Guidelines for Creating Robust Embedded Systems: Part 4 – Referencing I/O


This is Part 4 of a white paper intended to provide a brief overview of lessons learned in creating robust systems over the past 35 years of embedded systems development (starting with the Intel 4040).  This part will address guidelines for referencing I/O for reliable and robust operation.  These guidelines are most applicable to systems where an errant output would create irreversible or catastrophic results (shut down a power plant, cause someone’s heart to stop, etc).  These systems usually require redundant I/O in hardware and careful systems and software design to prevent single point failures.

Limit the availability of I/O to be accessed from all places

The goal with these guidelines is to prevent runaway software from accidentally triggering I/O.  Many embedded systems could care less about this. Errant I/O will do no harm in most systems. But sometimes the outputs are critical and can cause problems or in other cases the software can actually harm the hardware with improper ordering of I/O instructions.

I have to admit that although this is a guideline that we generally follow, when we did not follow it, it has never (to our knowledge) gotten us in trouble.

Most modern OS’s give us this protection.  But many of us are still writing robust embedded systems for DOS and other microprocessors with not operating systems so this is still an issue. Even with systems without OS’s, there are still tricks that can be done to prevent accidentally outputting the wrong data or at the wrong time.  Even when using OS’s with address and I/O protected spaces, kernel space software usually has no protection and all I/O can be referenced at all times.

… we need help from the hardware folks to create some sort of hardware interlock.


None of these techniques are fool proof.  But they can, in the right combination, reduce the probability of harmful occurrences to almost zero.

If the output of a particular signal is very serious, we need help from the hardware folks to create some sort of hardware interlock.  Basically, without the hardware interlock set, the software cannot output the critical output.  In areas of ultra critical outputs, the hardware interlock should be provided in hardware.  With slightly less critical outputs, the interlock can be provided with a separate software controlled signal.  In developing software controlled critical outputs it should always take two instructions to create the output (or two functions).  If possible (because you thought about this at systems design), the first one should “arm” the output with a hardware interlock.  If possible, the output instructions should be as dissimilar as possible (either in addressing or operation).  We have done this when we put software in the loop for nuclear safety, for armament systems, for fly-by-wire guidance systems or even for managing data that absolutely cannot be lost.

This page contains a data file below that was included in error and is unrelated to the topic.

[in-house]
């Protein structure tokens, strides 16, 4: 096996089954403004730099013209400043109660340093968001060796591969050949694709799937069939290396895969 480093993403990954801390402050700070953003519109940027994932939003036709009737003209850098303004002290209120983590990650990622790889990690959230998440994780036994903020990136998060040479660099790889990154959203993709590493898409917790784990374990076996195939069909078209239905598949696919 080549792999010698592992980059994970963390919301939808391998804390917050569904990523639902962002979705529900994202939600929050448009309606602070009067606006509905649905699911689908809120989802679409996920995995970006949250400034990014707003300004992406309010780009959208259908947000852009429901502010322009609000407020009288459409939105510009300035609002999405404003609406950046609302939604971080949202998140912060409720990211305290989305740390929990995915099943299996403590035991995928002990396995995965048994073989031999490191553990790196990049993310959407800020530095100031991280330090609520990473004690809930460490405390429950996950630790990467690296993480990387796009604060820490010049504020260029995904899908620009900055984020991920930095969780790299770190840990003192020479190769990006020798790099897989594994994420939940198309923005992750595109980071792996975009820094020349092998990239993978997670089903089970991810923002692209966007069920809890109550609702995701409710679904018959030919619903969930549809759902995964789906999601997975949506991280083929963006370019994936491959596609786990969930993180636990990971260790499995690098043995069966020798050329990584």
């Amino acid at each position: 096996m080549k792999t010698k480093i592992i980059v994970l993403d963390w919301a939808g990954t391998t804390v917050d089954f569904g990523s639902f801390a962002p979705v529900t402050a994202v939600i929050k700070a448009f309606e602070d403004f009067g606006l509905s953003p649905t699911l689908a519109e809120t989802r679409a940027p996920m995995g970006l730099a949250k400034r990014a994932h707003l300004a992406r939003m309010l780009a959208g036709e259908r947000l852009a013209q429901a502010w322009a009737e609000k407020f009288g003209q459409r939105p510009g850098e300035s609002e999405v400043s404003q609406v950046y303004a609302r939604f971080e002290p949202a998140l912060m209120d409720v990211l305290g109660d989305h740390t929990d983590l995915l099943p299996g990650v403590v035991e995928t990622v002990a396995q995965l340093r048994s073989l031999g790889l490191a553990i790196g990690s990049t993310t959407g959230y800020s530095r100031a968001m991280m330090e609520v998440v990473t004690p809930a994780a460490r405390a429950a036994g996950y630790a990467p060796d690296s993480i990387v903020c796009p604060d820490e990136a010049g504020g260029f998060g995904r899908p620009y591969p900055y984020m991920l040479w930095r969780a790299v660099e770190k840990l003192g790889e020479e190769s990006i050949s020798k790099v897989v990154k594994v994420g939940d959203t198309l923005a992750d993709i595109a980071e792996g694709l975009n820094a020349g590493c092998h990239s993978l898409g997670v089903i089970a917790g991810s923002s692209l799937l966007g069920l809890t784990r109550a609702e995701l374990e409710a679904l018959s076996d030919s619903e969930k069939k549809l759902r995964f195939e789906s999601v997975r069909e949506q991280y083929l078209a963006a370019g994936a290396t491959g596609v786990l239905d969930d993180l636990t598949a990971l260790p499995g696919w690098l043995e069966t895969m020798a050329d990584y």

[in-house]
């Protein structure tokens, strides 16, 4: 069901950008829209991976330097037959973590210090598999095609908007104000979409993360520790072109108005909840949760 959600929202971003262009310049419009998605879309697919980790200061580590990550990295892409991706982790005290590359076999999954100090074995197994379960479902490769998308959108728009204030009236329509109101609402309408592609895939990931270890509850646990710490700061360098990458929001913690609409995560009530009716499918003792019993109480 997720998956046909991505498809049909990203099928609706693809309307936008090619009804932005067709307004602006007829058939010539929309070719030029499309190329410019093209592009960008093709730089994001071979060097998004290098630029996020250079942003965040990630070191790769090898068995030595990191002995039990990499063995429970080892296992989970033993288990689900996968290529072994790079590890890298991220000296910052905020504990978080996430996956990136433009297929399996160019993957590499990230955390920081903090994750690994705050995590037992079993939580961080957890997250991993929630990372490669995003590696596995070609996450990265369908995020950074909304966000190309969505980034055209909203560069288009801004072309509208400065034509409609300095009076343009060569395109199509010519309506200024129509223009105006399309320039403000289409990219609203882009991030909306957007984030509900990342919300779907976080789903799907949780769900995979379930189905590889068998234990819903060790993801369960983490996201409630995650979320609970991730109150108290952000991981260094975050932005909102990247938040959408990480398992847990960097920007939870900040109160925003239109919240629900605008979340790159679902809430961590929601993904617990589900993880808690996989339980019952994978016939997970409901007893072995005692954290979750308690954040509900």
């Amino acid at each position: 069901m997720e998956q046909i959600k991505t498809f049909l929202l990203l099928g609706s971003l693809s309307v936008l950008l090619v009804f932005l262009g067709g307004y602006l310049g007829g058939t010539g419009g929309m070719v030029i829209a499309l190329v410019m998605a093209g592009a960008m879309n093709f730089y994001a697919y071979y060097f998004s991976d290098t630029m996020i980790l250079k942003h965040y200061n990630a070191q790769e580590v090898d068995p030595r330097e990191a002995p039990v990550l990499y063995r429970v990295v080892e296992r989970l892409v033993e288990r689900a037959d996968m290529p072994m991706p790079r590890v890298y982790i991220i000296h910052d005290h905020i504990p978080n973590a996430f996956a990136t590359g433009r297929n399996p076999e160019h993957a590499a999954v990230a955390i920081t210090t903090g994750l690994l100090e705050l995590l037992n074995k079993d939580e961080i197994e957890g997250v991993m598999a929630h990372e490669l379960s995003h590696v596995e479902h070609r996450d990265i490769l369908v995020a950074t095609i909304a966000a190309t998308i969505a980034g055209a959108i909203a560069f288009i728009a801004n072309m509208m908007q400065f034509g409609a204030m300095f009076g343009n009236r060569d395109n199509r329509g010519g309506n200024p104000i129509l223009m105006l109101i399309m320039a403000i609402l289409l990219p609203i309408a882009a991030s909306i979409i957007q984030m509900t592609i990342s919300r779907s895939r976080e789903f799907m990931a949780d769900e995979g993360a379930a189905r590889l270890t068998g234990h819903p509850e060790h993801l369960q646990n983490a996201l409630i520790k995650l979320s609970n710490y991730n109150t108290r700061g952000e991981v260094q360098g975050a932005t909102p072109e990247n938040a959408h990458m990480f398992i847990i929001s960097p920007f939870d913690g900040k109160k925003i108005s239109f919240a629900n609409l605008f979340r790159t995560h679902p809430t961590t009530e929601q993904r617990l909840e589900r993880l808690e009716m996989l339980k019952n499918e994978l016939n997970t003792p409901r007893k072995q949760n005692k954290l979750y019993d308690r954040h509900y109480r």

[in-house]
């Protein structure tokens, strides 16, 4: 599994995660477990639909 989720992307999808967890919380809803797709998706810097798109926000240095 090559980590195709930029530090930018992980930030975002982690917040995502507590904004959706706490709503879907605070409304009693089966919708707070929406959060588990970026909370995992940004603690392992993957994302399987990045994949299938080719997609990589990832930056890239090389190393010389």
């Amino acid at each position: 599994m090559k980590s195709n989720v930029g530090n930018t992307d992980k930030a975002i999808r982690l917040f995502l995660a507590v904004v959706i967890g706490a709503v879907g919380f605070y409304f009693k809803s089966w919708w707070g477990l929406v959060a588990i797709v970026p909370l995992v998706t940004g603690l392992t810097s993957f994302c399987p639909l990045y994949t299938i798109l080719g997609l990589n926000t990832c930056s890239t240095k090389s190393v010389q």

Other I/O is less critical but perhaps can create minor problems or nuisances.  Basically we can use the same technique but use a software interlock.  You start by limiting the number of instructions that actually write to the I/O.  Then provide two calls to actuate the output.  It doesn’t provide a lot of protection to follow these guidelines and then write the code:



Errant or run away software can just as easy jump to this code.  Adding a parameter will provide some protection.  But it is better if the application can arm and trigger in as separate a way as possible.

… verify by analysis that you did it right and then actually test it.

And then, when all is done, don’t do as we did and not provide some sort of check that the arming mechanism (either software or hardware) is always armed.  One time we designed such a mechanism and found that the hardware “arming” mechanism was always set.   Paraphrasing Bob Vila[1] “Verify twice and cut down on bugs.”  In other words, verify by analysis that you did it right and then actually test it.

Finally, as is imposed by a number of operating systems, have all I/O go through kernel level drivers.  If allowed by the operating system and hardware, limit the I/O space of each kernel level driver.

[1] “Measure twice and cut once”


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